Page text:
LinkIt Smart Duo: Useful Linux commands (part 1)

The objective of this post is to list some useful Linux commands that can be sent on the LinkIt Smart operating system.


The objective of this post is to list some useful commands that can be sent to the LinkIt Smart operating system, the OpenWrt. It includes some practical example use cases to test them in the device.

Most of these commands will be familiar to all who have worked with other distributions of the Linux Operating System.

List of commands

  • ls
  • pwd
  • cd
  • clear
  • uname

ls command

The ls (list) command lists the directory contents. So, it’s a very basic and usefully command that anyone working with Linux systems should know.

We will be seeing some examples using this command bellow. You can check the many command line options this command can take here.


pwd command

The pwd (print working directory) command prints the current directory where the user is located.

Figure 1 exemplifies the use of this command. First, I sent the command from the root directory (the default one when connecting via Putty) and then I moved to another directory using the cd command and issued the pwd,  which printed the new directory.


Figure 1 – pwd command.

cd command

The cd (change directory) command is used to change the current directory [1].

Typing just the cd command will return us to the home directory [2]. In the case of the LinkIt Smart, we will return to the same directory we go when connecting via SSH using Putty.

If we type cd .. then we will move one directory up from where we are [2] or, in other words, we will change to the parent directory that contains the directory where we currently are.

From the current directory, if we type cd directoryName we will move to that directory, as long as it is contained in the current directory. This is called a relative path [2]. We can check child directories of the current directory using the ls command.

We can also navigate using the cd command and absolute paths. To to so, we just type cd /rootDirectory/someDirectory/anotherDirectory and the directory will be changed accordingly. An absolute path always starts with “/” [2].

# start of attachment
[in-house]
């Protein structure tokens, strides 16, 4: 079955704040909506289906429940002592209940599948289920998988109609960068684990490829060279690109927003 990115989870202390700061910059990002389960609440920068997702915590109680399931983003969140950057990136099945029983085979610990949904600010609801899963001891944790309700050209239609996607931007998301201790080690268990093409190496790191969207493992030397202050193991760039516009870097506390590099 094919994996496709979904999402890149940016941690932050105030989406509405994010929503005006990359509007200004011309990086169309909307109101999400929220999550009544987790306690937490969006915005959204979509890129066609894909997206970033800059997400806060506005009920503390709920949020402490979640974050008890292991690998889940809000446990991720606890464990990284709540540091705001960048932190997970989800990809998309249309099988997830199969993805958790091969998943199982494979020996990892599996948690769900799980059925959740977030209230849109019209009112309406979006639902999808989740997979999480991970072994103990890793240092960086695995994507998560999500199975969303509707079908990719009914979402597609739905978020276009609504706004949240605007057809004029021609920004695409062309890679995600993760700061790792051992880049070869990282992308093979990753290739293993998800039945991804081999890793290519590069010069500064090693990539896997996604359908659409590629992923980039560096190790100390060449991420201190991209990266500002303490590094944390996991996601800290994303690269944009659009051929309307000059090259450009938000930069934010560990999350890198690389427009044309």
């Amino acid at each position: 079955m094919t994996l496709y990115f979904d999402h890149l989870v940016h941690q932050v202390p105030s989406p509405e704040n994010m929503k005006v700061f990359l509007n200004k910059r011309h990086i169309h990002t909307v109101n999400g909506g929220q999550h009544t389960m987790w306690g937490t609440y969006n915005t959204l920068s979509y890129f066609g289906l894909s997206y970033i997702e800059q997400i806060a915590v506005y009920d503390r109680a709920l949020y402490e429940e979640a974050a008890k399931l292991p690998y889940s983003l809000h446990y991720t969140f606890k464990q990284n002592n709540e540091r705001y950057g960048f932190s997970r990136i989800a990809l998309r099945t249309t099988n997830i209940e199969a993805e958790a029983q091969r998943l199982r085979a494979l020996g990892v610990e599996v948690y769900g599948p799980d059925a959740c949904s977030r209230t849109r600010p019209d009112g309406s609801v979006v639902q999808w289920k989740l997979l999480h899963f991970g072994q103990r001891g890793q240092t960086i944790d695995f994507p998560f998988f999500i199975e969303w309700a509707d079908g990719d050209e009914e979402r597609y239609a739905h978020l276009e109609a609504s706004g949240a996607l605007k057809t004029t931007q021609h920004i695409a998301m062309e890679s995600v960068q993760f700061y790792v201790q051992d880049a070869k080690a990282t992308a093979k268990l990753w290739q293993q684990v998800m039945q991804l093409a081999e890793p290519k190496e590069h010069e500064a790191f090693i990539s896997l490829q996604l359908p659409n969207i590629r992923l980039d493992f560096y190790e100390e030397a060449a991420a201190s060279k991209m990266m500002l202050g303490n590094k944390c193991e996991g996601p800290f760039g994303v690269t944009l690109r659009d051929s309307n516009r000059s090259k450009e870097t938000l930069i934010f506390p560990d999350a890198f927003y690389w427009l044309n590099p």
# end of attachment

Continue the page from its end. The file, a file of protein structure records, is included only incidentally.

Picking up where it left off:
To test these commands, just connect to the LinkIt Smart using Putty. From there, send the two following commands:

cd ..

If you haven’t yet changed the folders of your LinkIt Smart, you should see something similar to figure 2.


Figure 2 – “/” directory of the LinkIt Smart.

In this case, let’s navigate to the IoT directory to check its contents. Just type the following:

cd IoT

You should now see an examples folder inside this directory. Move to that folder and check its contents:

cd examples

You should see 3 different files with sample code, as shown in figure 3.

Linkit Smart Examples folder.png

Figure 3 – Examples folder contents.

Now, to go back to the home directory, just type the cd command:


After this command, you should be located in the same directory you were when established the connection to the LinkIt Smart. From there, you can simply go back to the examples directory using its absolute path:

cd /IoT/examples

You can check some more cd command use cases here.


clear command

The clear command is a very useful command that cleans the contents of the screen [3].

To test the command, just type the following, with some content on you command line:


You can check in figure 4 the command line before sending the clear command and after.



Figure 4 – clear command.

uname command

The uname command prints information about the current system [4]. The type of information printed will depend on the options passed to the command. A list of usefull options is shown bellow:

-n: Network node name

-s: Kernel name

-m: Machine hardware name

-p: Processor type

-o: Operating system

Figure 5 shows the result of running the uname command on the LinkIt Smart with the options listed. You can check more options for the command here. You can also use the -a option to print all the available information.


Figure 5 – uname command with multiple options.

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